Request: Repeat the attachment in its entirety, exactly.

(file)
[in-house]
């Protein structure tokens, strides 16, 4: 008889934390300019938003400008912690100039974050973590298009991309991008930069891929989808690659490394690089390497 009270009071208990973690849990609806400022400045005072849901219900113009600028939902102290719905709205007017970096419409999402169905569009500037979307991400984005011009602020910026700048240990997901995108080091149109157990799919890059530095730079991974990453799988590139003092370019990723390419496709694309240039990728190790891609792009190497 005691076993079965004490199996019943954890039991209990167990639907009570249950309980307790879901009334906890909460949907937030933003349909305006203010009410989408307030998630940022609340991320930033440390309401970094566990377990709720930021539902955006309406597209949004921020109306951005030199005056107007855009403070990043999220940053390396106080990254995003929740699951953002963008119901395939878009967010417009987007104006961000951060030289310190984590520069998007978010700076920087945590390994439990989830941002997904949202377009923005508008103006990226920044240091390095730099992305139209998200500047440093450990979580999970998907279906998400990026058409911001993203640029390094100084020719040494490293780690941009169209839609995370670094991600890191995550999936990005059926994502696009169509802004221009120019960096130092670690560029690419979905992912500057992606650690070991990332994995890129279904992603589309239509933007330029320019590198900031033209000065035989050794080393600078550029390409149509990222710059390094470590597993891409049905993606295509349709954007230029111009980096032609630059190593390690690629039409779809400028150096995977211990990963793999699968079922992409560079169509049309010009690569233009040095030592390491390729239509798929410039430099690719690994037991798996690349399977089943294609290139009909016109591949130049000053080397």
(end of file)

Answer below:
[in-house]
């Protein structure tokens, strides 16, 4: 008889934390300019938003400008912690100039974050973590298009991309991008930069891929989808690659490394690089390497 009270009071208990973690849990609806400022400045005072849901219900113009600028939902102290719905709205007017970096419409999402169905569009500037979307991400984005011009602020910026700048240990997901995108080091149109157990799919890059530095730079991974990453799988590139003092370019990723390419496709694309240039990728190790891609792009190497 005691076993079965004490199996019943954890039991209990167990639907009570249950309980307790879901009334906890909460949907937030933003349909305006203010009410989408307030998630940022609340991320930033440390309401970094566990377990709720930021539902955006309406597209949004921020109306951005030199005056107007855009403070990043999220940053390396106080990254995003929740699951953002963008119901395939878009967010417009987007104006961000951060030289310190984590520069998007978010700076920087945590390994439990989830941002997904949202377009923005508008103006990226920044240091390095730099992305139209998200500047440093450990979580999970998907279906998400990026058409911001993203640029390094100084020719040494490293780690941009169209839609995370670094991600890191995550999936990005059926994502696009169509802004221009120019960096130092670690560029690419979905992912500057992606650690070991990332994995890129279904992603589309239509933007330029320019590198900031033209000065035989050794080393600078550029390409149509990222710059390094470590597993891409049905993606295509349709954007230029111009980096032609630059190593390690690629039409779809400028150096995977211990990963793999699968079922992409560079169509049309010009690569233009040095030592390491390729239509798929410039430099690719690994037991798996690349399977089943294609290139009909016109591949130049000053080397």